Thank YOU, Bernadette – I have greatly appreciarted your initiative, leadership and hard word in makinng Cookbook Confidential happen. I look forward to our further adventures.
I really enjoyed reading this! Donna, your description of making this dish made me feel like I was right there in the kitchen with you. I love the pic of your husband doing sous chef duties; that is a familiar scene at my house, too. Thanks for sharing your experience with the cookbook. I’m heading over to your blog to see what else you’ve been cooking! 🙂
Hi, Terrie – Thank you for checking out my blog. I just saw your kind comments there. I am off to visit your site now. See you there!
What a fun post!!! Thank you!! I’ll be looking for that cookbook!!
Hi, Sue – Thank you for dropping by. I agree that this cookbooks is definitely worth taking a look at. It offers some new takes on traditional recipes…and the photography is gorgeous!
It is a good one Sue.
That soup is one I want to make!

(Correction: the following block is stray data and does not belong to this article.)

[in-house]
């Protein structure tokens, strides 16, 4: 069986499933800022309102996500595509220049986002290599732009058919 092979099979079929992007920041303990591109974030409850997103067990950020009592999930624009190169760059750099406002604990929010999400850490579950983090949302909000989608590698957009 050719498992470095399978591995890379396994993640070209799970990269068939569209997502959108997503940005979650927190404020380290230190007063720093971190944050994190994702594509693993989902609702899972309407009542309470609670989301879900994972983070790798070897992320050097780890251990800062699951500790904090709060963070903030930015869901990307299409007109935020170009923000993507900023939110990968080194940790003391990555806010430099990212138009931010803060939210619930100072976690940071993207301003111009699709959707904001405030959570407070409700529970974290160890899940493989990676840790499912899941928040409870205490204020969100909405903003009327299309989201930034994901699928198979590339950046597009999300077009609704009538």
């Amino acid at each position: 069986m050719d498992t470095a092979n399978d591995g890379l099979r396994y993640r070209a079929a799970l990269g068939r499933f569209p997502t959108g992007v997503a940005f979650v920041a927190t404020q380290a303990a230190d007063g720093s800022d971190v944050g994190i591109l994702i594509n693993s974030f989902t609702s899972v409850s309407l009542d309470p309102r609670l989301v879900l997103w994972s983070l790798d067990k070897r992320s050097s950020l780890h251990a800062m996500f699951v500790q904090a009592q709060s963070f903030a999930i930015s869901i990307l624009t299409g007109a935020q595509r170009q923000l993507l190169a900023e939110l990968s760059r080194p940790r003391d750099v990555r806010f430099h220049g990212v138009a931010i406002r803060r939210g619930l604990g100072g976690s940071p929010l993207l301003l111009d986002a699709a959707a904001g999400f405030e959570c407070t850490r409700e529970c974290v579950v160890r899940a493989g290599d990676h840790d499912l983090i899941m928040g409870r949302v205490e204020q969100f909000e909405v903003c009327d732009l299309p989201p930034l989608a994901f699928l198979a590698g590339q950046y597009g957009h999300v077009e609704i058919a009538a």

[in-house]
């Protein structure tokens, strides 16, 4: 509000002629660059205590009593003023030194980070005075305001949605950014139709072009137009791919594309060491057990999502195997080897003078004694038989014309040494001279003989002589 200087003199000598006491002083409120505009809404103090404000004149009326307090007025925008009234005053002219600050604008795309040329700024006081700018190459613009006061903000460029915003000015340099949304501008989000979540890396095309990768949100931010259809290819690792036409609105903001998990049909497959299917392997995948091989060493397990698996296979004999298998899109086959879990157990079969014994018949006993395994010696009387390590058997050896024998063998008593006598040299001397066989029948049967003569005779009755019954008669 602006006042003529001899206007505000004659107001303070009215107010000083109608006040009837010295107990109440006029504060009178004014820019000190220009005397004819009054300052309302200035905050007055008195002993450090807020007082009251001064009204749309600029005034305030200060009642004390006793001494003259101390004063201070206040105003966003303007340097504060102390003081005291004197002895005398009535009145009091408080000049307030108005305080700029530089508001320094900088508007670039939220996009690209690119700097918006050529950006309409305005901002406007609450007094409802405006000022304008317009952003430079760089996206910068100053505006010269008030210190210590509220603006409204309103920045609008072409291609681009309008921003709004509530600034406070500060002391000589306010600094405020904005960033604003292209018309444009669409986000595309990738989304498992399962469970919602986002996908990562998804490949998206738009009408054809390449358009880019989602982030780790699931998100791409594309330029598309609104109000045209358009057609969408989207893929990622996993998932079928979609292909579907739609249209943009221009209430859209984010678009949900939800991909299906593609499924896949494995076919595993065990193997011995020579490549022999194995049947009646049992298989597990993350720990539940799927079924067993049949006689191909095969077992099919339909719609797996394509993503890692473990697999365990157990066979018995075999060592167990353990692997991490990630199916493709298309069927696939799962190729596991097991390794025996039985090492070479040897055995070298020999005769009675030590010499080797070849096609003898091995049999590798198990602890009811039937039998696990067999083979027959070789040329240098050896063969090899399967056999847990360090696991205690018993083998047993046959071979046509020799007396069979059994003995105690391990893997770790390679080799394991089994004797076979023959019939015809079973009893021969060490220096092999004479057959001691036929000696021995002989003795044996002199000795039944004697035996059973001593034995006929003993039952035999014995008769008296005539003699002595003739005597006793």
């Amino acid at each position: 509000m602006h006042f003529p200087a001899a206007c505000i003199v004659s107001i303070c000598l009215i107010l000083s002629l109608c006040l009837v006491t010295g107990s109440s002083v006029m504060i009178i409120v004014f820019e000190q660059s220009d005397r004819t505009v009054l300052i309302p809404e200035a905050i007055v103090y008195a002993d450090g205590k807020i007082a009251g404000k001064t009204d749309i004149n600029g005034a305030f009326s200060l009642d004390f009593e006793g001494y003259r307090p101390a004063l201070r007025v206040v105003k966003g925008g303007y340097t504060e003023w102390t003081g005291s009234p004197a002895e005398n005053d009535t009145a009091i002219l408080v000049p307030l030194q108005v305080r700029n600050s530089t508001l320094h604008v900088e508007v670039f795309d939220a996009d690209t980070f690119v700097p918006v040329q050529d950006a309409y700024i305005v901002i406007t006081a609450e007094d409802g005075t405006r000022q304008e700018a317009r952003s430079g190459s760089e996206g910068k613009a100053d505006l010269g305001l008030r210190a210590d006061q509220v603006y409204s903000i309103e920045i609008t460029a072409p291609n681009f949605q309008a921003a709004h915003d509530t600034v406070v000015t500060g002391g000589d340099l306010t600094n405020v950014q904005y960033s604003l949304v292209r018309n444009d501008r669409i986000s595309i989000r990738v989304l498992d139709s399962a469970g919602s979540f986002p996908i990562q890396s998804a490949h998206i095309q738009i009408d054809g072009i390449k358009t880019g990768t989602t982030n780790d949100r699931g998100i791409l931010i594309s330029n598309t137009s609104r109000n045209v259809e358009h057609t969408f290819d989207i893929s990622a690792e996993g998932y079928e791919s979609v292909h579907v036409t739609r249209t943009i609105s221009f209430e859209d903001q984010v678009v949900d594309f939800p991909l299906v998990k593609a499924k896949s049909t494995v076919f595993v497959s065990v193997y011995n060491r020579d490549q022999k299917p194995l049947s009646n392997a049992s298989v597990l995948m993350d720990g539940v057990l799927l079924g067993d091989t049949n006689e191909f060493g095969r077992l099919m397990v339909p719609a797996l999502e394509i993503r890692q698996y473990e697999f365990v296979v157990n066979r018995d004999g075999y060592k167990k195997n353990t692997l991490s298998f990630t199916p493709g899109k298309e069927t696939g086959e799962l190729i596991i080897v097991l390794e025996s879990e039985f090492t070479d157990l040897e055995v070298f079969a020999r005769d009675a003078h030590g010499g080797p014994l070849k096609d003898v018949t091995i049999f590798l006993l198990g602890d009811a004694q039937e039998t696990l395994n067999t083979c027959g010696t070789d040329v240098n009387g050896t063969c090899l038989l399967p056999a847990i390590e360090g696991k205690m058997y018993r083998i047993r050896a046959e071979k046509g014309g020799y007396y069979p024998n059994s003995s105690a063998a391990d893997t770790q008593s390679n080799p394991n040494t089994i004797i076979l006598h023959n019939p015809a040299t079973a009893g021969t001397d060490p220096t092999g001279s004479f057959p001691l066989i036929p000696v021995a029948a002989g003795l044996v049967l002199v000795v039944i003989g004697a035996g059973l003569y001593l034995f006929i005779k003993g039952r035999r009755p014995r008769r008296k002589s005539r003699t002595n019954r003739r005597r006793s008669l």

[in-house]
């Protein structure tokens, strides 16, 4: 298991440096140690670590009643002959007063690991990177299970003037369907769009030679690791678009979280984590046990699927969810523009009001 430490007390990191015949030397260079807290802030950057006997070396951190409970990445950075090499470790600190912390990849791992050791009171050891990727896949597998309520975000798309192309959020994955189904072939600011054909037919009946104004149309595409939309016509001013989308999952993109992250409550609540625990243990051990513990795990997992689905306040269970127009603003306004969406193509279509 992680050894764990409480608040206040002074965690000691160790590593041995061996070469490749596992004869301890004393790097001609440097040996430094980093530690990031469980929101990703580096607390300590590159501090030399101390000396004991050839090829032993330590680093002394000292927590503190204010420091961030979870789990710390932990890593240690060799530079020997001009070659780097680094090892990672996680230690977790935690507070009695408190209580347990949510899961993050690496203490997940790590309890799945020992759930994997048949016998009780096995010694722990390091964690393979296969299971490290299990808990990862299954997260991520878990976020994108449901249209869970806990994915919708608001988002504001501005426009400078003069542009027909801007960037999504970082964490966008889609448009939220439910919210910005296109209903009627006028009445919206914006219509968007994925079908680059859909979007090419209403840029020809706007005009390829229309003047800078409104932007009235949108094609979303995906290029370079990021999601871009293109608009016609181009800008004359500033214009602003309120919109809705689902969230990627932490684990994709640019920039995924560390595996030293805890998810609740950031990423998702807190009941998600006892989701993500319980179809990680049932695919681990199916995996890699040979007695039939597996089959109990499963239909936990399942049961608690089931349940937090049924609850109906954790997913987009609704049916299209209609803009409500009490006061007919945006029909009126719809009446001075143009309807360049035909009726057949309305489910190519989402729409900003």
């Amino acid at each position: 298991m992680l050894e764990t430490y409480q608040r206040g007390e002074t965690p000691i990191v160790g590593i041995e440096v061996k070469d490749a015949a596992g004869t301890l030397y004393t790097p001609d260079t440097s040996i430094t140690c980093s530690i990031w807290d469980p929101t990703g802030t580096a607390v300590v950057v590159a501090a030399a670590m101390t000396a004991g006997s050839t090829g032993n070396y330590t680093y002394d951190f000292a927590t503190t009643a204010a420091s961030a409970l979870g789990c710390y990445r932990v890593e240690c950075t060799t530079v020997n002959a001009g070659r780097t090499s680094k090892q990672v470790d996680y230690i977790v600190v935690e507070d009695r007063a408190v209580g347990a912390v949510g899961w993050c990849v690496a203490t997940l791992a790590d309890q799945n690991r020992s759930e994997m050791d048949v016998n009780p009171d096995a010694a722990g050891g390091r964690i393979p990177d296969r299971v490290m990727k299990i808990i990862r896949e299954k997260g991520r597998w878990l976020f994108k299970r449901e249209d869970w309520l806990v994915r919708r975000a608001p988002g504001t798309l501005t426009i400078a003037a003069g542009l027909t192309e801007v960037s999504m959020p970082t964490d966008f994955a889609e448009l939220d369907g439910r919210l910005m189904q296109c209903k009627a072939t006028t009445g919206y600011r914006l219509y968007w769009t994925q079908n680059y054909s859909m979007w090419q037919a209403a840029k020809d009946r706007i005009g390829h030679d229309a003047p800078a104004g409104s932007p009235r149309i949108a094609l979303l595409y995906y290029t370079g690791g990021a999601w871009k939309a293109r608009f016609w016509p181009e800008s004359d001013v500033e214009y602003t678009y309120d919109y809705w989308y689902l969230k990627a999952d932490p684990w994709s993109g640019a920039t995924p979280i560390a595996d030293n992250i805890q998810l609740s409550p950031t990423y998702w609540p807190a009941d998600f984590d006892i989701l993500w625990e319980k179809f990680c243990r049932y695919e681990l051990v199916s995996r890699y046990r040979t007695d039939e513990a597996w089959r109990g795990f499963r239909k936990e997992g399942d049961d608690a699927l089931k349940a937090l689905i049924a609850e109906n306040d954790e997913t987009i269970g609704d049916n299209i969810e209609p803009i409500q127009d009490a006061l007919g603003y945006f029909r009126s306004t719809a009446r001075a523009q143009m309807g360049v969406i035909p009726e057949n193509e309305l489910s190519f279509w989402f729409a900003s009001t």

Awesome. If you make any wonderful Jo tweaks to it, please let me know! <3
This looks delicious! My wife and I went to Sardinia for the first time last summer and loved the food, but they focused us on fish and a clam pasta to die for, so this is a terrific looking alternative to that! Great photos as well!
Hi, John – Thanks so much for dropping by. I’ve been to Italy a couple of times (even walking the 400 km from Lucca to Rome), but I have not yet been to Sardinia. It is high on my list. If I do get there, I will definitely ask for their Clam Pasta. Thank you for the recommendation.
Christopher Kimball used to be on America’s Test Kitchen. I recently bought their cookbook. It was every recipe from every season (something like twenty seasons) and they charged $20 (I think). I always found CK to be pretentious, but I do watch Milk Street on occasion. The food looks good. Unlike your husband, I get very excited over soup. I can get pancetta where I live, but not the fregola or the ricotta salata. (And often not tarragon.) But I’d love to try this one. I think I will, with the necessary substitutions. Thanks for sharing.